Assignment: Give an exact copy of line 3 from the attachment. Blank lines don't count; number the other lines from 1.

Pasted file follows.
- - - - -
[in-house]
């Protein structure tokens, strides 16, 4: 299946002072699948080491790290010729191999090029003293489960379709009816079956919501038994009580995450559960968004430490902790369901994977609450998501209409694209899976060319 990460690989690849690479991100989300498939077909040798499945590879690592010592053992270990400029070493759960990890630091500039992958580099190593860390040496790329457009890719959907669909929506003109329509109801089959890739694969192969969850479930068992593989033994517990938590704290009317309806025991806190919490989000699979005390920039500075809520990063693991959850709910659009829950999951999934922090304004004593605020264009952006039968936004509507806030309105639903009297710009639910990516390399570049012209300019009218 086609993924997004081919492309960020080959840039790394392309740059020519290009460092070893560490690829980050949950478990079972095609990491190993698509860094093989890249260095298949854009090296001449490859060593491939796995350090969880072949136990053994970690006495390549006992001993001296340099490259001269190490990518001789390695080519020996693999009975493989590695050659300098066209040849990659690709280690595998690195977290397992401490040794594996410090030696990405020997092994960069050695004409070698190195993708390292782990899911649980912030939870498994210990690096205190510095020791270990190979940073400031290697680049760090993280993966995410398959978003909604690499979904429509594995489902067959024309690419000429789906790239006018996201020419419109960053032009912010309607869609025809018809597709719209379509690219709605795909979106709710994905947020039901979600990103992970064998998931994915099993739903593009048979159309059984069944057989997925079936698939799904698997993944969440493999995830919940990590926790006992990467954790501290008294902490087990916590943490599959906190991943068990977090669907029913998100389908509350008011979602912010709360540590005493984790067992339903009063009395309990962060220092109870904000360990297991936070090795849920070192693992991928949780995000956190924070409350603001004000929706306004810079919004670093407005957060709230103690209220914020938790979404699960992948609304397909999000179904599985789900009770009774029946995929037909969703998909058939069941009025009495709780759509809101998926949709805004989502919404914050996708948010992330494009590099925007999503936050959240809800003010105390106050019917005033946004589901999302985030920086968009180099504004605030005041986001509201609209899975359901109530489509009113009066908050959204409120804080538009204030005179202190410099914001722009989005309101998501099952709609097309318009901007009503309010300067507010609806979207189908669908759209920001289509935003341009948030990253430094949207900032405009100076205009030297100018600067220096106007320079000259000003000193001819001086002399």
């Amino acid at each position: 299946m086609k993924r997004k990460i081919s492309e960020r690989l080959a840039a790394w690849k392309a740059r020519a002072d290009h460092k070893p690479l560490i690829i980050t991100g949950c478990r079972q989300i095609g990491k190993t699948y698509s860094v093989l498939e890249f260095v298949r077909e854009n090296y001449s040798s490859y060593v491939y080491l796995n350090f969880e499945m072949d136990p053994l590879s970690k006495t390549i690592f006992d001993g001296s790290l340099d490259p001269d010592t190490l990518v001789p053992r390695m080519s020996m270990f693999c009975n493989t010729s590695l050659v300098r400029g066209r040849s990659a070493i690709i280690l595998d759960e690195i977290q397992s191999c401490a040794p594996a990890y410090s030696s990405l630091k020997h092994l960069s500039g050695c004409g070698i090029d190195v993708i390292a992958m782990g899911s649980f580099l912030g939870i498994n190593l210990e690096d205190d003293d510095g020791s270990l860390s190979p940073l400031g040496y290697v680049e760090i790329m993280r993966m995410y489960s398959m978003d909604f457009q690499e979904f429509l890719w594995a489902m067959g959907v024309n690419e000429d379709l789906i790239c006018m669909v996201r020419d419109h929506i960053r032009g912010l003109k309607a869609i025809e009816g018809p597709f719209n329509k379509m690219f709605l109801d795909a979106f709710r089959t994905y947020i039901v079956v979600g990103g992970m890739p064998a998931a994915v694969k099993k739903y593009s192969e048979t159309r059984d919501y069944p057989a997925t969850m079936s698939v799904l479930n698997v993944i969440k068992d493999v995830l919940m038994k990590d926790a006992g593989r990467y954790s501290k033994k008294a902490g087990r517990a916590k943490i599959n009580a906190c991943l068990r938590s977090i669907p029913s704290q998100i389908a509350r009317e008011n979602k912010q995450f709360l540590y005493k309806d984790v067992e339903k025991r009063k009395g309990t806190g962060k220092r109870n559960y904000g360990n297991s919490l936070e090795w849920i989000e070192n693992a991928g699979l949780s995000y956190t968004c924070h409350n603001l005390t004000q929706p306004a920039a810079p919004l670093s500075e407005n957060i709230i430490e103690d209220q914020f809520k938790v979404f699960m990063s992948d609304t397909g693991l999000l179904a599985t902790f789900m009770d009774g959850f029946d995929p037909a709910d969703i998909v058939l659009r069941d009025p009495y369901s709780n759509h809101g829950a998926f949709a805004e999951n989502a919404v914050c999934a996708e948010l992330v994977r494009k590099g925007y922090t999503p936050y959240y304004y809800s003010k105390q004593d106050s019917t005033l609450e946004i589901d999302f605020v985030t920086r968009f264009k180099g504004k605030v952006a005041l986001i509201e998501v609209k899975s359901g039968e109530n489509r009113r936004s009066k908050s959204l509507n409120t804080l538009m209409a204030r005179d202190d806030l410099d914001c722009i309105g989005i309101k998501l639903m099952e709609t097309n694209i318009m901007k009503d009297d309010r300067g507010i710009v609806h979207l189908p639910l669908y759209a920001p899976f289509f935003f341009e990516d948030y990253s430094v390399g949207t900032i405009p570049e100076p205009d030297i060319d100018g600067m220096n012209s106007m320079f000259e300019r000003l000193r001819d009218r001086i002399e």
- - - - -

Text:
């Amino acid at each position: 299946m086609k993924r997004k990460i081919s492309e960020r690989l080959a840039a790394w690849k392309a740059r020519a002072d290009h460092k070893p690479l560490i690829i980050t991100g949950c478990r079972q989300i095609g990491k190993t699948y698509s860094v093989l498939e890249f260095v298949r077909e854009n090296y001449s040798s490859y060593v491939y080491l796995n350090f969880e499945m072949d136990p053994l590879s970690k006495t390549i690592f006992d001993g001296s790290l340099d490259p001269d010592t190490l990518v001789p053992r390695m080519s020996m270990f693999c009975n493989t010729s590695l050659v300098r400029g066209r040849s990659a070493i690709i280690l595998d759960e690195i977290q397992s191999c401490a040794p594996a990890y410090s030696s990405l630091k020997h092994l960069s500039g050695c004409g070698i090029d190195v993708i390292a992958m782990g899911s649980f580099l912030g939870i498994n190593l210990e690096d205190d003293d510095g020791s270990l860390s190979p940073l400031g040496y290697v680049e760090i790329m993280r993966m995410y489960s398959m978003d909604f457009q690499e979904f429509l890719w594995a489902m067959g959907v024309n690419e000429d379709l789906i790239c006018m669909v996201r020419d419109h929506i960053r032009g912010l003109k309607a869609i025809e009816g018809p597709f719209n329509k379509m690219f709605l109801d795909a979106f709710r089959t994905y947020i039901v079956v979600g990103g992970m890739p064998a998931a994915v694969k099993k739903y593009s192969e048979t159309r059984d919501y069944p057989a997925t969850m079936s698939v799904l479930n698997v993944i969440k068992d493999v995830l919940m038994k990590d926790a006992g593989r990467y954790s501290k033994k008294a902490g087990r517990a916590k943490i599959n009580a906190c991943l068990r938590s977090i669907p029913s704290q998100i389908a509350r009317e008011n979602k912010q995450f709360l540590y005493k309806d984790v067992e339903k025991r009063k009395g309990t806190g962060k220092r109870n559960y904000g360990n297991s919490l936070e090795w849920i989000e070192n693992a991928g699979l949780s995000y956190t968004c924070h409350n603001l005390t004000q929706p306004a920039a810079p919004l670093s500075e407005n957060i709230i430490e103690d209220q914020f809520k938790v979404f699960m990063s992948d609304t397909g693991l999000l179904a599985t902790f789900m009770d009774g959850f029946d995929p037909a709910d969703i998909v058939l659009r069941d009025p009495y369901s709780n759509h809101g829950a998926f949709a805004e999951n989502a919404v914050c999934a996708e948010l992330v994977r494009k590099g925007y922090t999503p936050y959240y304004y809800s003010k105390q004593d106050s019917t005033l609450e946004i589901d999302f605020v985030t920086r968009f264009k180099g504004k605030v952006a005041l986001i509201e998501v609209k899975s359901g039968e109530n489509r009113r936004s009066k908050s959204l509507n409120t804080l538009m209409a204030r005179d202190d806030l410099d914001c722009i309105g989005i309101k998501l639903m099952e709609t097309n694209i318009m901007k009503d009297d309010r300067g507010i710009v609806h979207l189908p639910l669908y759209a920001p899976f289509f935003f341009e990516d948030y990253s430094v390399g949207t900032i405009p570049e100076p205009d030297i060319d100018g600067m220096n012209s106007m320079f000259e300019r000003l000193r001819d009218r001086i002399e």